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British Government Decides to Accede to United Nations Genocide Pact

November 16, 1965
See Original Daily Bulletin From This Date

The British Government has decided to accede to the United Nations Convention on Genocide, Minister of State George Thomson told the House of Commons here today. He made that statement in reply to a question by Sir Barnett Janner, prominent Jewish Labor Party Member of Parliament.

Sir Barnett said that the decision by the Government would be of considerable interest to the entire civilized world and to the Jewish community in particular. In announcing the decision, Mr. Thomson said that the Government was satisfied that the traditional right of asylum for the genuine political fugitive, concern for which had prevented British accession to the convention, would not be prejudiced.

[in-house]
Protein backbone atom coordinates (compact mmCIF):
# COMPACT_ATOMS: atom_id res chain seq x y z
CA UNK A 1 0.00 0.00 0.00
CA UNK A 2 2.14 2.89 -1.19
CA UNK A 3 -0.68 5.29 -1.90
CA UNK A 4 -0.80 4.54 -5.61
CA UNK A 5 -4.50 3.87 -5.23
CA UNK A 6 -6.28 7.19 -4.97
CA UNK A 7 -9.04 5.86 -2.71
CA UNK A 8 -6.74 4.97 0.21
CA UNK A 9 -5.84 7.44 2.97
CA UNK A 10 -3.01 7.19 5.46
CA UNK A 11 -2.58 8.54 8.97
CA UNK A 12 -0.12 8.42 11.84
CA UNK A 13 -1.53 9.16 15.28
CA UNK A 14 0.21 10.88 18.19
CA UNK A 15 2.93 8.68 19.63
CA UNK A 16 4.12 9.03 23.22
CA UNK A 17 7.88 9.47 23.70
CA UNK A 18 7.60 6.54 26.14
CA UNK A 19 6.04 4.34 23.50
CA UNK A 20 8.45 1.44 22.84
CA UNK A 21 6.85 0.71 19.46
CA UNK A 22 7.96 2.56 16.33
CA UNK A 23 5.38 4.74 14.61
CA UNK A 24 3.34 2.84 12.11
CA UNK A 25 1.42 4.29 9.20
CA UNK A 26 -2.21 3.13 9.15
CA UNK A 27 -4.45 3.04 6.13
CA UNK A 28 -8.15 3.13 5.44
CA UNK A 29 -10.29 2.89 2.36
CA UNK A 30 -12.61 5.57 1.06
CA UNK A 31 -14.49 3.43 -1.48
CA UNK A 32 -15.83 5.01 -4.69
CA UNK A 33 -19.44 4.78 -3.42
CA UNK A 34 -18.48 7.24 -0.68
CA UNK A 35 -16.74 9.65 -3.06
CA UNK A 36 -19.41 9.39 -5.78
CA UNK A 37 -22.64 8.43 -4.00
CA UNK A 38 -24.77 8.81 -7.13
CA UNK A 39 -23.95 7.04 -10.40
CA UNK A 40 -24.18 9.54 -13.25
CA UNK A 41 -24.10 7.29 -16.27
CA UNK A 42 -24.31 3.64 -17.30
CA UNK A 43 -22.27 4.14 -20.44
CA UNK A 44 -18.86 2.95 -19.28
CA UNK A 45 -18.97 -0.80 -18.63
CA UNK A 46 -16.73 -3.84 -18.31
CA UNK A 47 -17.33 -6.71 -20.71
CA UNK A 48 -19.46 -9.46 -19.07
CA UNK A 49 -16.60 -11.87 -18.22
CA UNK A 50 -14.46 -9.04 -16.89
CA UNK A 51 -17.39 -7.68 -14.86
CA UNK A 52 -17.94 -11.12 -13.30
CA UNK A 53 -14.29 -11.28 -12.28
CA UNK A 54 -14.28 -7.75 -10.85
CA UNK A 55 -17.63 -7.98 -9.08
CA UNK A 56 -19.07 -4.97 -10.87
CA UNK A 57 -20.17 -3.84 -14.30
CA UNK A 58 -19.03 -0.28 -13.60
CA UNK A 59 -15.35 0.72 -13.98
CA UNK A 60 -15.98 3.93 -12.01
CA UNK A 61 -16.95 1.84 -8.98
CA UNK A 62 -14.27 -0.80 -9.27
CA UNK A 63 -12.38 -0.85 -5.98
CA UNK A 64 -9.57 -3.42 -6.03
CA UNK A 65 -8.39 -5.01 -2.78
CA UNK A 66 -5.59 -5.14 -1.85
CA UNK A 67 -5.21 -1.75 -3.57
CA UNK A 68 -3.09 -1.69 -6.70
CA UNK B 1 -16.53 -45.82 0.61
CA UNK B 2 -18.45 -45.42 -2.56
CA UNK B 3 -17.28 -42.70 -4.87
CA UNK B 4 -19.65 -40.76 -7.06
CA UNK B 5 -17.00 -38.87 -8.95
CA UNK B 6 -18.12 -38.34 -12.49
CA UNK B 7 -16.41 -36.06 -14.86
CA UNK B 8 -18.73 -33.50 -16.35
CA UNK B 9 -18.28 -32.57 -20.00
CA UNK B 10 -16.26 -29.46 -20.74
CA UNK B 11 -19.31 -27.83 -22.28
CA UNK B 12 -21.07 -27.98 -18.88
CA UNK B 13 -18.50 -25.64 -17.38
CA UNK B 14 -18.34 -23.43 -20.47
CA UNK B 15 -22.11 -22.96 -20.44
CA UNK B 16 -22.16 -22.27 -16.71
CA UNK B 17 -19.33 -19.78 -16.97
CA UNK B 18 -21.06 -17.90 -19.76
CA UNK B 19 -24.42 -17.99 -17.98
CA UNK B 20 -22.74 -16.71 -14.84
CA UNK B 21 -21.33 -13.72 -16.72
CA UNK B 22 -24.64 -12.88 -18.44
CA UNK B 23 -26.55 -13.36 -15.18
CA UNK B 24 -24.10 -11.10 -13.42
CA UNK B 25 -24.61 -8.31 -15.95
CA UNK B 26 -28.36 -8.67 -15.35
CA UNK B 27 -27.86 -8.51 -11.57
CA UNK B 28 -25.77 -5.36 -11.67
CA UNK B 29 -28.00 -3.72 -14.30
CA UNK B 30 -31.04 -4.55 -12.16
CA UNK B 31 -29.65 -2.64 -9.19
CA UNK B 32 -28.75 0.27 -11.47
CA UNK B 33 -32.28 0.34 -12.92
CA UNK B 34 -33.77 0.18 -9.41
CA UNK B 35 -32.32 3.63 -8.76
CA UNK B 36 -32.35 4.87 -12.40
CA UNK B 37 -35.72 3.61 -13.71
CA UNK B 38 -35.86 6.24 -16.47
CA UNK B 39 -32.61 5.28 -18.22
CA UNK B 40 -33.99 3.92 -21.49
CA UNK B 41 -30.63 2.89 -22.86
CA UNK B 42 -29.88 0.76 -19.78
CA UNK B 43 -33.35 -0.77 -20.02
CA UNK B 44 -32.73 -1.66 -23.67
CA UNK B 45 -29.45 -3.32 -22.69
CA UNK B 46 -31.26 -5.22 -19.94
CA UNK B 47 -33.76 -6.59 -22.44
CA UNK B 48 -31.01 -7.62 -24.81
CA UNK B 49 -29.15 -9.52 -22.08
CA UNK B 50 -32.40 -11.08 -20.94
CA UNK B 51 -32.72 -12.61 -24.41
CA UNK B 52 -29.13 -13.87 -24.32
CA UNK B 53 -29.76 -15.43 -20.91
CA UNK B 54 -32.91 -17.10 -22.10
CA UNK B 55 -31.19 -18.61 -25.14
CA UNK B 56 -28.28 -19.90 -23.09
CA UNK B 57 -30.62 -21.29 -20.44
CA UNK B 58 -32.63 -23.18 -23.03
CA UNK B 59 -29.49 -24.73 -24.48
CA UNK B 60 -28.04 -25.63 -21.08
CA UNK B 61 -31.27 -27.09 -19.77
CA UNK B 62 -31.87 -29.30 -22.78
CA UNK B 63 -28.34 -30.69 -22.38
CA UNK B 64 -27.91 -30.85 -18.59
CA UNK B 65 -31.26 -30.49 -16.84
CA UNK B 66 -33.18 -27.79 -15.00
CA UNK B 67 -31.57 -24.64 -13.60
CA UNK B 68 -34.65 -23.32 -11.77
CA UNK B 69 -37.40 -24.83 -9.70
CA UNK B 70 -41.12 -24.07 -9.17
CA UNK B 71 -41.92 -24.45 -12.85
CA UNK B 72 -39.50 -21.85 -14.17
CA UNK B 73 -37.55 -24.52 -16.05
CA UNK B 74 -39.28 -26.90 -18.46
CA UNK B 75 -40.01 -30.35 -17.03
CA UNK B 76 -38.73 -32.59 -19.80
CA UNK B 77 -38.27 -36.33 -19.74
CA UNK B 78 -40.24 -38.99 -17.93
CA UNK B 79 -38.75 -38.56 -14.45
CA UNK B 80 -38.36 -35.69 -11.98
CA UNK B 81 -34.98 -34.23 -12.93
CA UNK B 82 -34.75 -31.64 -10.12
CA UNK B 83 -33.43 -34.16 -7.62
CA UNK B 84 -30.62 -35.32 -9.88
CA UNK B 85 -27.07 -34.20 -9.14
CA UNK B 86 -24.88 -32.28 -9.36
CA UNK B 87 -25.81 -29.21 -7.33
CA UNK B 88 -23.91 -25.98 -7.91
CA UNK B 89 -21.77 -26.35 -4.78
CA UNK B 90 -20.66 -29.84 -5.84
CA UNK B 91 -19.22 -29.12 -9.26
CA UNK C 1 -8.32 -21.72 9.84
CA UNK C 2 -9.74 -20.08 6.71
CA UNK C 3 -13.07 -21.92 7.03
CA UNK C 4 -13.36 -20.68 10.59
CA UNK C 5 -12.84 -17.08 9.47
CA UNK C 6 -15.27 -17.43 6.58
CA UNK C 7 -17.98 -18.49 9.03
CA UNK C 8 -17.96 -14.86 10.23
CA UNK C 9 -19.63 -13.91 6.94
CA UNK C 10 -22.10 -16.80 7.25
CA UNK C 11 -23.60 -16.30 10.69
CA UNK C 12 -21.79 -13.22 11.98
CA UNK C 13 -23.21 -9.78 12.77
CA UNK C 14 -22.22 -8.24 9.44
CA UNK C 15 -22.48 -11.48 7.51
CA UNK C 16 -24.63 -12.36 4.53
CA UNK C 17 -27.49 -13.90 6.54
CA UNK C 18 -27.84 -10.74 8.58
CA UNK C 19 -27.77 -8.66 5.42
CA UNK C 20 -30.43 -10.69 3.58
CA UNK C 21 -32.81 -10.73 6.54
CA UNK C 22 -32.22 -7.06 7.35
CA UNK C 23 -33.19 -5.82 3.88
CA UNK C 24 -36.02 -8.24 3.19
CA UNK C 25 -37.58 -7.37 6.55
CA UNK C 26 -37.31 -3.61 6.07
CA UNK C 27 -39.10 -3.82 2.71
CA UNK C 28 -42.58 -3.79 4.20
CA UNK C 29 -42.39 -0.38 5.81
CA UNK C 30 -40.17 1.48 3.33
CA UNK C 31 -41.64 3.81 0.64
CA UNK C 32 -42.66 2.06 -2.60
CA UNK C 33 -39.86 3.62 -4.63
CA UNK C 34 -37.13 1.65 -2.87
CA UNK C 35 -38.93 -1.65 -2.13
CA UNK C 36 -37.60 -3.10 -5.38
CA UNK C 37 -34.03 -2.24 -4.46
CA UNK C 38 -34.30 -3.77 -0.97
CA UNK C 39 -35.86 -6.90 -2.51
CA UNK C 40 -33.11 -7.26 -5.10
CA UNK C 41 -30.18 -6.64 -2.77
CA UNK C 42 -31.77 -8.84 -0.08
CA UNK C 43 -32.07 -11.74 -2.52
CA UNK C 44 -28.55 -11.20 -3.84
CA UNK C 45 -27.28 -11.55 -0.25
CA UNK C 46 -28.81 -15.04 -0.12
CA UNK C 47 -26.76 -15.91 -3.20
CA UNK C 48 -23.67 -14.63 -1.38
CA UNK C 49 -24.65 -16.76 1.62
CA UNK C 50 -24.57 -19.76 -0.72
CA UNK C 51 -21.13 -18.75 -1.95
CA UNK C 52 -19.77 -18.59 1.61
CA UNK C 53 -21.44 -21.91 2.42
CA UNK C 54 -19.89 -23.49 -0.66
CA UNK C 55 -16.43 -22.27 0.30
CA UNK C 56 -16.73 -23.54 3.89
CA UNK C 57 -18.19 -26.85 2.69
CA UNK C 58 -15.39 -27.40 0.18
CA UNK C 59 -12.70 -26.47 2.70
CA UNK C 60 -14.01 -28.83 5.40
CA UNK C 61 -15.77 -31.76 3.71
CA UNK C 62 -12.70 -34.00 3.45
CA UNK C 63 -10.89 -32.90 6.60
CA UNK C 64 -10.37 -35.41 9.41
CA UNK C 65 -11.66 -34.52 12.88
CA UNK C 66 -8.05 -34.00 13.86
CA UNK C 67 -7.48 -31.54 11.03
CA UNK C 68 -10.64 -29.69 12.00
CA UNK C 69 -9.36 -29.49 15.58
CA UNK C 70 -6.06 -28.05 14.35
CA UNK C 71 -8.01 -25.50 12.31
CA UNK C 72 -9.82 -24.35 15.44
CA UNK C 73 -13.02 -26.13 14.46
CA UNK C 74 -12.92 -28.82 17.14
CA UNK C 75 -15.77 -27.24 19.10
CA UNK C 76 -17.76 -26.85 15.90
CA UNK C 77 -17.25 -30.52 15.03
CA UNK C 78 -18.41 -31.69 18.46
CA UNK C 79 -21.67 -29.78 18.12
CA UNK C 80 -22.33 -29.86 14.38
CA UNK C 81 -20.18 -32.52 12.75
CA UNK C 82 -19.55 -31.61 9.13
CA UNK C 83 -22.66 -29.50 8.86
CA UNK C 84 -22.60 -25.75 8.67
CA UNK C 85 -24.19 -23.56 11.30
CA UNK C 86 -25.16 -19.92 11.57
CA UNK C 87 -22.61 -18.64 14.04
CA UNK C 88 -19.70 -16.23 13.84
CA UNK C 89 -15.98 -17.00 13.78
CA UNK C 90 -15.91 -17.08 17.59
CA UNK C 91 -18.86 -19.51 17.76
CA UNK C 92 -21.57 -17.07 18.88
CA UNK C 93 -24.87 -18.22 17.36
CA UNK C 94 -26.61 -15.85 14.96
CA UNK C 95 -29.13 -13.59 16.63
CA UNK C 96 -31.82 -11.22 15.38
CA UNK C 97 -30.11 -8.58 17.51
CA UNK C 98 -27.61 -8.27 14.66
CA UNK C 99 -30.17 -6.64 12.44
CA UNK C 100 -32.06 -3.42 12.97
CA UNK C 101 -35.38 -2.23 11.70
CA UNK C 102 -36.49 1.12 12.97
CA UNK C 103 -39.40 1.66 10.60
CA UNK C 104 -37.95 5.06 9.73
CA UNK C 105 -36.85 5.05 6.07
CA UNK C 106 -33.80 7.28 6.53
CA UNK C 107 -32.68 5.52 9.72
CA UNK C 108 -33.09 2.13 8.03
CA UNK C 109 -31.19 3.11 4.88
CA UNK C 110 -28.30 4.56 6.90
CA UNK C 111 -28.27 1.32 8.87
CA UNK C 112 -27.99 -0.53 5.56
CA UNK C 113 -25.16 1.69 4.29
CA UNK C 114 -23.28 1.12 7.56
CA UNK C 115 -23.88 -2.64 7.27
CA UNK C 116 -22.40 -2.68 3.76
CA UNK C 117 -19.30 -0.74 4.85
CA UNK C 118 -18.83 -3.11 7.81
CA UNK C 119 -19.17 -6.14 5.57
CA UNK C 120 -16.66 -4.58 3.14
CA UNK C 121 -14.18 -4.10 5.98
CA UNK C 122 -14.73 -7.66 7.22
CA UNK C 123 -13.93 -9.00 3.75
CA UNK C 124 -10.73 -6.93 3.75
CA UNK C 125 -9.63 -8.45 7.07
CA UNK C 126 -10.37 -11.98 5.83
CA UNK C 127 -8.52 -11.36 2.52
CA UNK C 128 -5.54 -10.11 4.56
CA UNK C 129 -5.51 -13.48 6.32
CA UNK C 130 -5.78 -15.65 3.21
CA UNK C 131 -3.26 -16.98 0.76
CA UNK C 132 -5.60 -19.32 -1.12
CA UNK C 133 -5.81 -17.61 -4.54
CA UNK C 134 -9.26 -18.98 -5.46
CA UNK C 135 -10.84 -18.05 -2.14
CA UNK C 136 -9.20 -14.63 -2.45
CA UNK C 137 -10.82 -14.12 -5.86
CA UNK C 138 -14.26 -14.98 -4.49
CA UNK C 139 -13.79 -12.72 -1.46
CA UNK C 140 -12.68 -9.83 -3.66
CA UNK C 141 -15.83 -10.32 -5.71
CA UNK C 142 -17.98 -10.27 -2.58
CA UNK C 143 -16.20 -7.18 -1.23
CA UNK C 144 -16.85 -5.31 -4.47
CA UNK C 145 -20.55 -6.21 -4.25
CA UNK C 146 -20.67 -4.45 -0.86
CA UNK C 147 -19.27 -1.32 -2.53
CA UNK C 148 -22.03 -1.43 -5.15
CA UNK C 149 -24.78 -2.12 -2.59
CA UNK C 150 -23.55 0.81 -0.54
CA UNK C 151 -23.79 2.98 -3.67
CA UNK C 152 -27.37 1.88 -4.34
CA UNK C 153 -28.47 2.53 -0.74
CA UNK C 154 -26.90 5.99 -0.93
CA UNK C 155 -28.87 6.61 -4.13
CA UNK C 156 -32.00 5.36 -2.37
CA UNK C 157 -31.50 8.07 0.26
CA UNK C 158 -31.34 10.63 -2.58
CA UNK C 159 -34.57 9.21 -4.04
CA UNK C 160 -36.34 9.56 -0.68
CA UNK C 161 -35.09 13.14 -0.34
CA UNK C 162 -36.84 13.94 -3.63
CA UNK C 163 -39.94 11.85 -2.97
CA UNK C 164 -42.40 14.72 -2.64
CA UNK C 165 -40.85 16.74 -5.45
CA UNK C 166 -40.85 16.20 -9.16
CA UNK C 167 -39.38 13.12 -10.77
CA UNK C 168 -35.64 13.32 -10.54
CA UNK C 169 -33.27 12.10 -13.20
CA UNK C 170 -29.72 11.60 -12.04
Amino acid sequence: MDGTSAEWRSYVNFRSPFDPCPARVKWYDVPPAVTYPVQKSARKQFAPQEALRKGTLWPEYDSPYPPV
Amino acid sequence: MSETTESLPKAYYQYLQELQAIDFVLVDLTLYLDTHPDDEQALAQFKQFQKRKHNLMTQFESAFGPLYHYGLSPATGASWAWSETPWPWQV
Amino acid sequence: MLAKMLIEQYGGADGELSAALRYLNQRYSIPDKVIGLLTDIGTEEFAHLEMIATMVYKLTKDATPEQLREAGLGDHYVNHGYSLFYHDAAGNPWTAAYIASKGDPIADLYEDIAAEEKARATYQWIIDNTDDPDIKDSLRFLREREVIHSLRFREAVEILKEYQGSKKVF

(At the United Nations, it was pointed out today that, since the adoption of the Convention on Genocide, on December 9, 1948, 67 member states had ratified or acceded to the document, as of the end of last March. However, the United States Government has not yet ratified the convention. Action on such ratification has been bottled up in the U. S. Senate in spite of many requests that it be ratified. The latest official request was voiced by the late President Kennedy in the summer of 1963.)

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